Wash the skin with soap and water
Washing the skin with soap and water is one of the most effective ways to treat lice at home.
- First, take a warm shower and use a mild soap to thoroughly cleanse the skin. This will help remove any dirt or debris that could be harboring lice or nits which can survive on the body for up to 48 hours.
- Next, use a fine-toothed comb to gently go through wet hair and scalp, starting near the roots and combing downwards as far as possible. You may also consider using an anti-lice shampoo designed specifically to treat head lice; follow directions on the product packaging for best results.
- Finally, rinse the entire body with warm water, paying particular attention to areas behind ears and at the neckline.
While treatment of lice at home is possible, it’s important to take steps to prevent re-infestation. To help do this, it’s important to take steps to clean the items that may have been in contact with the lice. This includes bedding, clothing, and any furniture or objects in the home that may have been used.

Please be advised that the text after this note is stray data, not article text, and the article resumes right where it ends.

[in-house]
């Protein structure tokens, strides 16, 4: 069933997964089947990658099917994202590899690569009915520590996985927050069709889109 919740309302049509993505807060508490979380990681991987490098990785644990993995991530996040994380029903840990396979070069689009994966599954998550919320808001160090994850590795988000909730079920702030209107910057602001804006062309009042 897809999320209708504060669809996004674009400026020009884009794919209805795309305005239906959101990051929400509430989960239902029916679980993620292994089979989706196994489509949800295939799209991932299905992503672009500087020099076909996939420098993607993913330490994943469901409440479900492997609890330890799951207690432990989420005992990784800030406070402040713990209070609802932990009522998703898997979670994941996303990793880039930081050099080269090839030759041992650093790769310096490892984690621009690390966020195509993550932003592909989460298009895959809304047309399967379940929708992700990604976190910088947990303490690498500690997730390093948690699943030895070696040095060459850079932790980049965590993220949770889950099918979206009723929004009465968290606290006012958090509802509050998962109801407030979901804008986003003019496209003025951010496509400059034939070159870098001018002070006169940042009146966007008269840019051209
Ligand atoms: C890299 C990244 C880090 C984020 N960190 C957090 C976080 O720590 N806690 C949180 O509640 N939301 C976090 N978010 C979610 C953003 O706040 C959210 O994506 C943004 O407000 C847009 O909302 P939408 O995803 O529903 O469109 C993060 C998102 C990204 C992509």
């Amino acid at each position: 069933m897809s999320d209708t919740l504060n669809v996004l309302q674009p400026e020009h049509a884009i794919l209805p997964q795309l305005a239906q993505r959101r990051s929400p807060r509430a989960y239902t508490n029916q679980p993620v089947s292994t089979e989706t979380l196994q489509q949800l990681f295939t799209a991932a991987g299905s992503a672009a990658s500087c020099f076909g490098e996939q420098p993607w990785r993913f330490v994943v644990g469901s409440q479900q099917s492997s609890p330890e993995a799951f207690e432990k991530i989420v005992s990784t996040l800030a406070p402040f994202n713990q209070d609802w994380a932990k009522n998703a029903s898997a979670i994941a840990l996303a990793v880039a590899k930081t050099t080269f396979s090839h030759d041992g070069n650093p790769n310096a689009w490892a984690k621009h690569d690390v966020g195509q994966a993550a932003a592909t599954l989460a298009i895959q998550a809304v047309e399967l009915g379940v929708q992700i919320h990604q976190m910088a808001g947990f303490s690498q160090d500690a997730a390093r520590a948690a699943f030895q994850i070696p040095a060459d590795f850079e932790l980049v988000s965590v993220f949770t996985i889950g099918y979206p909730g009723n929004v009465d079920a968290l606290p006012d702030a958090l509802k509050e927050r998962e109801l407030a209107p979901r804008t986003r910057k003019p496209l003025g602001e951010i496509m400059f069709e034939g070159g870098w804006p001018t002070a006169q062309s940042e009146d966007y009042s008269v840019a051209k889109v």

Let’s explore some of the steps you can take to prevent re-infestation:
Check family members for lice
It’s important to check everyone in your family for lice if one person has it. Even if you believe that a particular family member doesn’t have lice, they should still be checked. If a family member is found to have lice, the entire household should be treated together since it’s contagious and could easily spread from person to person.